Friday, July 26, 2013

The Book Cover - A Window to the Story-line

Now what?     

     I'm sure many an author has faced the dilemma.  The manuscript is written, the story complete, but how do you convey to a reader passing by, the contents of the book within?  A cover of a book is no small thing.   Some reviewers decide whether to review a book based on the cover alone.  In her review of Guiamo, Leila of Lifeasleels wrote,

          "99% of the time, when I pick a book to read (or to review), I base it on the cover."

     We all know of those hole in the wall restaurants that are fabulous but also "unknown" to the majority.  You may have a great story, or a great restaurant, but if your presentation doesn't catch the eye of the consumer, well, you're not going far.

So where do you start?

     Looking at a cover should be a bit like peering into a window of a house watching the happenings within.  You can't hear the voices, you don't know the conversation, but you can get a general idea of what is going on.  The cover should represent the story and its significance.  You wouldn't want to have a picture of a peaceful garden on the front of a story about war.  In addition, a complex cover is not always best.  Remember, the customer often glances over covers.  Too much complexity in an image may overwhelm.  It's good if you can create curiosity with your cover, causing the reader to pause to see what the story is about.  If the cover is a ho hum copy of every other book in your genre, it will most likely get lost in the shuffle.  Think about what makes your story unique, different.  Can you represent that in some way on the cover?  Is there an item of significance that could stand as a symbol for the story?  For example, the Roman Gladius is used on the cover of Guiamo.  Although the story starts with his abandonment as a young boy, the sword speaks of things to come.  For Cumoro, Guiamo's magic ring was chosen.  Although he receives the ring in book one, it becomes much more significant in the story in book two.  A cover doesn't have to be complex to be well received.



Which Cover Designer Do You Use?

    Finding a designer will be the next step.  We were fortunate to know a graphic artist who was not only our friend but extremely talented as well.  Most aren't so fortunate.  Ask for references.  Contact authors whose artwork you admire and ask if they would be willing to share the names of those they worked with.  It's important that the person you work with is not only talented but easy to work with.  They need to be able to understand what you are looking for and be patient as you try to get it right.  If you are looking for someone to work with, we would highly recommend Jim Pardew.  You won't be disappointed.  You can learn more about him below.  You've put your hard work into the manuscript.  Make sure you do the same with the cover.  It represents your story to the world.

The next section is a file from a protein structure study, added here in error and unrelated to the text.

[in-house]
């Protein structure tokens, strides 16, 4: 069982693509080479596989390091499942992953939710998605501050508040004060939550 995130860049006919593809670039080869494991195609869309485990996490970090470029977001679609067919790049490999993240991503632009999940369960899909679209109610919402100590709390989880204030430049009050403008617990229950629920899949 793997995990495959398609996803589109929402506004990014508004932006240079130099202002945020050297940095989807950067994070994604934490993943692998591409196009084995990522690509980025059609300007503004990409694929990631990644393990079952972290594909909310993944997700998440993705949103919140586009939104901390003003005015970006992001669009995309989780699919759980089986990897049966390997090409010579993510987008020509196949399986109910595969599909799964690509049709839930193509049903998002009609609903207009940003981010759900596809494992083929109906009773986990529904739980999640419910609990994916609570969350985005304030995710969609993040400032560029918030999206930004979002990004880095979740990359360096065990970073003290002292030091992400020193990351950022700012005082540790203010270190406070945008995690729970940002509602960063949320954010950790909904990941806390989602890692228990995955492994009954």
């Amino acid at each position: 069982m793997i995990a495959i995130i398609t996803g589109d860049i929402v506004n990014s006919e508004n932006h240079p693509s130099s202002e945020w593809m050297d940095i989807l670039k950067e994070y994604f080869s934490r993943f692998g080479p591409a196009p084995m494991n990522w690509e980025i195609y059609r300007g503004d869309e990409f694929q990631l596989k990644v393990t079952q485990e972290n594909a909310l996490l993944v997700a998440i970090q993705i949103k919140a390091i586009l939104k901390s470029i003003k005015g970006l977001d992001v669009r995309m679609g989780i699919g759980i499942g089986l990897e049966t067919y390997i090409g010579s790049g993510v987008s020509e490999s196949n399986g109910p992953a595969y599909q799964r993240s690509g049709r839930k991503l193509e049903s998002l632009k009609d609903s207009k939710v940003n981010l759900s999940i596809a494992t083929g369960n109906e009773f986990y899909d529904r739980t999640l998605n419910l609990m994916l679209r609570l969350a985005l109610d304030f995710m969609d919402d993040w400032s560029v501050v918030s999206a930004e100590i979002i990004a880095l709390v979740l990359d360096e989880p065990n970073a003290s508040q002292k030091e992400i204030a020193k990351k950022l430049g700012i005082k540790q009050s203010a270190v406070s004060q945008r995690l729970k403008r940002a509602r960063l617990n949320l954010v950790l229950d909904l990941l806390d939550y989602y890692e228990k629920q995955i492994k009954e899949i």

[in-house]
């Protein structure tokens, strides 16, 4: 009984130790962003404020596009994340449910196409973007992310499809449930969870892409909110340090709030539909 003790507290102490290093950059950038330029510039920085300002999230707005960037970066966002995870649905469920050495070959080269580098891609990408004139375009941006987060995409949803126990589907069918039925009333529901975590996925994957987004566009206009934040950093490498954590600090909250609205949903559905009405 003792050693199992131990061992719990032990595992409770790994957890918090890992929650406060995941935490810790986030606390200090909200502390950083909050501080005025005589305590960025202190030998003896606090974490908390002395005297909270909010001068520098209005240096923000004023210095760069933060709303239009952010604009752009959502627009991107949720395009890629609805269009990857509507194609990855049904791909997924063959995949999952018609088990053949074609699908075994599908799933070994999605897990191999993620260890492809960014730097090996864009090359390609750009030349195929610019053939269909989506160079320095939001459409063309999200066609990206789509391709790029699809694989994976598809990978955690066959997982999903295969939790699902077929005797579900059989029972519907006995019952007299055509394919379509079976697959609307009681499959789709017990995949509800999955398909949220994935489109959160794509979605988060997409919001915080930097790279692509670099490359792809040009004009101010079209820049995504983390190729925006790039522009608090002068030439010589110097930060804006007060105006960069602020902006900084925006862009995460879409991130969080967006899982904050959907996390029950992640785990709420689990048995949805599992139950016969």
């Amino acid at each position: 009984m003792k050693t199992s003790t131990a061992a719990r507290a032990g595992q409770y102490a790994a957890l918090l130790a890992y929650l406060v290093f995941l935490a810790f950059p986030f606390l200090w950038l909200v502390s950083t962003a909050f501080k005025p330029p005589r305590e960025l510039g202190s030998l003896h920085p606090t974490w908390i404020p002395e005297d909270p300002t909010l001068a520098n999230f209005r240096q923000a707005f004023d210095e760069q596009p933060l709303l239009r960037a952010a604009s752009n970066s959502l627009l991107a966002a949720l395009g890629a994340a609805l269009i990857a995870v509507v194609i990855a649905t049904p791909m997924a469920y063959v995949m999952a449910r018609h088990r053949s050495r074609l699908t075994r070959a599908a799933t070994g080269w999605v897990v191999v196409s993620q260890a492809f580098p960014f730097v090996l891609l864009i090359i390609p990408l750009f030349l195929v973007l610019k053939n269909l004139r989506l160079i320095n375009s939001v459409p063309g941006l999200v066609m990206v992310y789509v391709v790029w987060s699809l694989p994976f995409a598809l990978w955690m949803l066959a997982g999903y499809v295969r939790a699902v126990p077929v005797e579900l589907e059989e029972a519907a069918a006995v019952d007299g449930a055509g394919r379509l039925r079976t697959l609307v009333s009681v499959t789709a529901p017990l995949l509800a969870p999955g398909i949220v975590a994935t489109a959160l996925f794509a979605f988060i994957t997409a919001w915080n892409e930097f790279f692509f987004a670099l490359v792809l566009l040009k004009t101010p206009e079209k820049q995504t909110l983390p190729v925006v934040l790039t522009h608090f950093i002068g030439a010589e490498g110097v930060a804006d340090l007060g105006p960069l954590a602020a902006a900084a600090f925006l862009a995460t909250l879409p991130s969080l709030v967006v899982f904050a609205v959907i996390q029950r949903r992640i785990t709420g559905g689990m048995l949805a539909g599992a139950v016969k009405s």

Jim Pardew is happily married to Donna and is a father of their two awesome kids. He has over 20 years of professional experience in graphic design. He developed his abilities in print design and visual communications while working extensively as a graphic designer in the publishing realm. 

During his career, he has designed for numerous businesses and non-profit organizations in a variety of markets. His areas of expertise include print and web design, marketing, and brand development. His work has appeared nationally on Fox News, Oprah and The Today Show. 


Jim especially enjoys book cover design and would love to design your next cover or graphic project. If interested, he can be reached via email at: pardewjd@sbcglobal.net. To see more of his work, visit www.krop.com/JamesPardew.

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